Despite significant investments to increase access to oral health care in the United States, the prevalence of decay in children during the past few decades is still concerning. The traditional fee-for-service model (FFS) has been the dominant dental reimbursement system for years. Since FFS pays providers for the amount of service provided, the model rewards for high-cost, complex, and time-consuming procedures. As a result, prevention and maintenance of oral health outcomes are not well prioritized or incentivized in dentistry.
It’s time to truly consider alternative payment models that align oral health outcomes with financial incentives.
What are preventive bundled payments?
Bundled payment models are a type of value-based care, a patient-centered approach that focuses on financial incentives for preventive care and improving health outcomes. In a preventive bundled payment model, specific preventive services are “bundled” together to be completed in one episode of care.
How can we implement this in a school-based setting?
In a school-based setting, the preventive bundle would consist of an oral exam, cleaning, fluoride varnish, and sealants. There is much research indicating that sealants are 80% effective in preventing tooth decay. Therefore, sealants will receive a “bump” in reimbursement to properly incentivize providers to complete them in the same bundle. To properly utilize the oral health workforce, dental hygienists will visit schools to capture data for the exam, perform the cleaning, apply fluoride, and place sealants. The data will then be sent to dentists, who will perform the dental exam asynchronously. (What is asynchronous care? Learn more here.) If the dentist finds that further treatment is needed, the patient will be contacted and scheduled for a follow-up appointment to receive the necessary care.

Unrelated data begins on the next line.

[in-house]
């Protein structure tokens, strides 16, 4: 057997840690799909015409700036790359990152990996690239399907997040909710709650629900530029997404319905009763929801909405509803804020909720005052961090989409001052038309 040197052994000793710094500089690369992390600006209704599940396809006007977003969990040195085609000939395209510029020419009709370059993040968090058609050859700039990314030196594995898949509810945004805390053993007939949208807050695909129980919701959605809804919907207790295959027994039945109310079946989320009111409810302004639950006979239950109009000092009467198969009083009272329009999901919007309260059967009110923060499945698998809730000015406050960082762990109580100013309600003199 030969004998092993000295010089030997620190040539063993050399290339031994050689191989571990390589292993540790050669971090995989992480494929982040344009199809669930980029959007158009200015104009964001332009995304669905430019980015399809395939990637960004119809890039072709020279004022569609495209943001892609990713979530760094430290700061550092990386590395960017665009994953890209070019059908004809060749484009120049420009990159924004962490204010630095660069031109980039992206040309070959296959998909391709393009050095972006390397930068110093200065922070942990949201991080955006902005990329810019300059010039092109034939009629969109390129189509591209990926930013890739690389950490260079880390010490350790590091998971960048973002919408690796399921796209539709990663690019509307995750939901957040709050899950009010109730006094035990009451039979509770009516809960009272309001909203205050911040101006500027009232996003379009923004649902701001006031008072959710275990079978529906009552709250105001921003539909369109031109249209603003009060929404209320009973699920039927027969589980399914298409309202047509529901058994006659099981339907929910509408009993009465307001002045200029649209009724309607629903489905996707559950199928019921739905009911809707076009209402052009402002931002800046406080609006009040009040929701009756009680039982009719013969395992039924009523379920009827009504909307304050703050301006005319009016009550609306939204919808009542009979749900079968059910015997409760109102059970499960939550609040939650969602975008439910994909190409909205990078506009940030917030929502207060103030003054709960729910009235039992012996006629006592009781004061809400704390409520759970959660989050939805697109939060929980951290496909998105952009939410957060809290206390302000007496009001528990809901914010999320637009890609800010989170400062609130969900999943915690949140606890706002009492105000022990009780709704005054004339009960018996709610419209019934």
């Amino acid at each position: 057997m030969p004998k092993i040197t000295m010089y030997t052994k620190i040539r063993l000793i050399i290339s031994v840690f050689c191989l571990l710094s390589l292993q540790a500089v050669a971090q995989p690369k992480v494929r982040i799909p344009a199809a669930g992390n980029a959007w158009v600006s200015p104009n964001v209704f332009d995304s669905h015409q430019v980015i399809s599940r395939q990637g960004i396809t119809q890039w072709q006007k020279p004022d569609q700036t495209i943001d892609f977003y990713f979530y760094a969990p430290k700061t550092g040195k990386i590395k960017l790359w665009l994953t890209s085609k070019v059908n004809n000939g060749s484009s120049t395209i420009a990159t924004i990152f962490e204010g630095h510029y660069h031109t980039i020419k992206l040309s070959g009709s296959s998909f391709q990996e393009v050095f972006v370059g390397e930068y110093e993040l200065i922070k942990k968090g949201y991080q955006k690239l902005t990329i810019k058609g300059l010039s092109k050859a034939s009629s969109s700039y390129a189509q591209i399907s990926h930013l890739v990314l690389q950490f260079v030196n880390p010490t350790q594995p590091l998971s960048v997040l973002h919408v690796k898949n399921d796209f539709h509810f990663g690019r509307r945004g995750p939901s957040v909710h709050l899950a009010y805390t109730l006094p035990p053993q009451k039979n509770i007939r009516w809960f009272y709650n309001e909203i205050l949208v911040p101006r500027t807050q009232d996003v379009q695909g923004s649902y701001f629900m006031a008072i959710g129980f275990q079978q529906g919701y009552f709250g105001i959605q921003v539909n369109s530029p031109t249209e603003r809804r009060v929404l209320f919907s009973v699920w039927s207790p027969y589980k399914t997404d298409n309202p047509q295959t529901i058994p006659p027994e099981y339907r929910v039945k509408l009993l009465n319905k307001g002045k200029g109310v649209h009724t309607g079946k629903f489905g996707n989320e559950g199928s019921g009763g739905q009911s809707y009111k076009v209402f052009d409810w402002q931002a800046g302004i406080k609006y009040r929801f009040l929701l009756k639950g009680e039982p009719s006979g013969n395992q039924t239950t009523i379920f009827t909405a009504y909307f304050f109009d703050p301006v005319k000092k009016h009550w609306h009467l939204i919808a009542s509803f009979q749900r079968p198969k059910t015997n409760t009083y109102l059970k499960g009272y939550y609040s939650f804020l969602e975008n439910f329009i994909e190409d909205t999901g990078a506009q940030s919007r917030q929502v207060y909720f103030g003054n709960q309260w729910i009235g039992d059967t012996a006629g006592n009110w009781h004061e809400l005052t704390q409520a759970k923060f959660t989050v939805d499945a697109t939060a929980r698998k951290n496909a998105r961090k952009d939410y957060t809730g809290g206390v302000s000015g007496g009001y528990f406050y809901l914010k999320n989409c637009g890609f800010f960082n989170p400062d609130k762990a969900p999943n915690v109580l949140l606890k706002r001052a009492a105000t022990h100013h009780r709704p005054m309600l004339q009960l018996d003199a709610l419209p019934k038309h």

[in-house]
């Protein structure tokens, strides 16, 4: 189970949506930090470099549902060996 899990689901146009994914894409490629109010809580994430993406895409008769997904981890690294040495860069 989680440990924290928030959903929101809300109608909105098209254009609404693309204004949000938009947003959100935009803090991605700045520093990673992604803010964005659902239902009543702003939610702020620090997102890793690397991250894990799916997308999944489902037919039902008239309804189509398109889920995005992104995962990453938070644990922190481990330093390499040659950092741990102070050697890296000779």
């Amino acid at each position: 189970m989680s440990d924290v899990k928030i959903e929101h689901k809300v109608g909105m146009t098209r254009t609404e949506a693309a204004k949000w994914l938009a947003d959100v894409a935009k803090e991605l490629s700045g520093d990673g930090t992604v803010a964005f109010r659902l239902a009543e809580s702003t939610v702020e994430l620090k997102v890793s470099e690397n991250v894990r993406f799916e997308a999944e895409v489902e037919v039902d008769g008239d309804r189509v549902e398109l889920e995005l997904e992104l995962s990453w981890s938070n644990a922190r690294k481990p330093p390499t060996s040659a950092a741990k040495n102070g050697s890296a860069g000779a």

What are the benefits?
There are many benefits of bundled payment models. By rewarding the value of care provided instead of the volume of care given, we are putting the patient at the center of care and prioritizing measures that prevent expensive oral disease before it happens. Research has linked bundled payments to improved health outcomes, minimization of downstream costs of care, and time savings for both patients and providers.
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